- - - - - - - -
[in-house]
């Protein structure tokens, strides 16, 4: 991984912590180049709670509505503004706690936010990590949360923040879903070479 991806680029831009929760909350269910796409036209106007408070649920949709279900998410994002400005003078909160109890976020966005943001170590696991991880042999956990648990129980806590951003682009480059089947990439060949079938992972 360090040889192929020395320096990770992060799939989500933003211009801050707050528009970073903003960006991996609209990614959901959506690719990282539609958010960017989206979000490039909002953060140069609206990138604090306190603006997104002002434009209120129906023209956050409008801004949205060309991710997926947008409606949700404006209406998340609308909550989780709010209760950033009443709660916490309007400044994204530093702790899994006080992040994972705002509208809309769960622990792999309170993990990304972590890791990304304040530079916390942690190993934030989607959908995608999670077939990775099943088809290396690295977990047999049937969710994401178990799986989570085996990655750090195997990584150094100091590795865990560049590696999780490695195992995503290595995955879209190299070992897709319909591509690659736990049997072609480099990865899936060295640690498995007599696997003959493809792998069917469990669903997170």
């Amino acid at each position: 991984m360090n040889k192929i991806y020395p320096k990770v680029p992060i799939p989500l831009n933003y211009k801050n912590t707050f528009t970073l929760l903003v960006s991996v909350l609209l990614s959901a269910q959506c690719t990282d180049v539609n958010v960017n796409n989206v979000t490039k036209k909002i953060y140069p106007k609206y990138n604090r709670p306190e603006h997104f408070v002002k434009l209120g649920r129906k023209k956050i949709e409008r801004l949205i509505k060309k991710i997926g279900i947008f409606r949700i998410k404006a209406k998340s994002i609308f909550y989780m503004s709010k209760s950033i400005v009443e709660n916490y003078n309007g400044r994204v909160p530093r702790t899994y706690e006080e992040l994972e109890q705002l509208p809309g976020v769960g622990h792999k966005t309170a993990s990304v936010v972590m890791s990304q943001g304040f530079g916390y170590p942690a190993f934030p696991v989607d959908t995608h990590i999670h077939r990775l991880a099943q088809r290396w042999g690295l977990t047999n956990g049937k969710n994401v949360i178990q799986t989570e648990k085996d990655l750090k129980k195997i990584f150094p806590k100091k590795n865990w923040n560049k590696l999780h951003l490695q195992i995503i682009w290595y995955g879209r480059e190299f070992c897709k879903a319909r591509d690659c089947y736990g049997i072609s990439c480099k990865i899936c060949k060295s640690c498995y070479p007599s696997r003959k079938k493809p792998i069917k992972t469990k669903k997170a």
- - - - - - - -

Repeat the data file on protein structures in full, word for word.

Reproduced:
[in-house]
């Protein structure tokens, strides 16, 4: 991984912590180049709670509505503004706690936010990590949360923040879903070479 991806680029831009929760909350269910796409036209106007408070649920949709279900998410994002400005003078909160109890976020966005943001170590696991991880042999956990648990129980806590951003682009480059089947990439060949079938992972 360090040889192929020395320096990770992060799939989500933003211009801050707050528009970073903003960006991996609209990614959901959506690719990282539609958010960017989206979000490039909002953060140069609206990138604090306190603006997104002002434009209120129906023209956050409008801004949205060309991710997926947008409606949700404006209406998340609308909550989780709010209760950033009443709660916490309007400044994204530093702790899994006080992040994972705002509208809309769960622990792999309170993990990304972590890791990304304040530079916390942690190993934030989607959908995608999670077939990775099943088809290396690295977990047999049937969710994401178990799986989570085996990655750090195997990584150094100091590795865990560049590696999780490695195992995503290595995955879209190299070992897709319909591509690659736990049997072609480099990865899936060295640690498995007599696997003959493809792998069917469990669903997170």
């Amino acid at each position: 991984m360090n040889k192929i991806y020395p320096k990770v680029p992060i799939p989500l831009n933003y211009k801050n912590t707050f528009t970073l929760l903003v960006s991996v909350l609209l990614s959901a269910q959506c690719t990282d180049v539609n958010v960017n796409n989206v979000t490039k036209k909002i953060y140069p106007k609206y990138n604090r709670p306190e603006h997104f408070v002002k434009l209120g649920r129906k023209k956050i949709e409008r801004l949205i509505k060309k991710i997926g279900i947008f409606r949700i998410k404006a209406k998340s994002i609308f909550y989780m503004s709010k209760s950033i400005v009443e709660n916490y003078n309007g400044r994204v909160p530093r702790t899994y706690e006080e992040l994972e109890q705002l509208p809309g976020v769960g622990h792999k966005t309170a993990s990304v936010v972590m890791s990304q943001g304040f530079g916390y170590p942690a190993f934030p696991v989607d959908t995608h990590i999670h077939r990775l991880a099943q088809r290396w042999g690295l977990t047999n956990g049937k969710n994401v949360i178990q799986t989570e648990k085996d990655l750090k129980k195997i990584f150094p806590k100091k590795n865990w923040n560049k590696l999780h951003l490695q195992i995503i682009w290595y995955g879209r480059e190299f070992c897709k879903a319909r591509d690659c089947y736990g049997i072609s990439c480099k990865i899936c060949k060295s640690c498995y070479p007599s696997r003959k079938k493809p792998i069917k992972t469990k669903k997170a």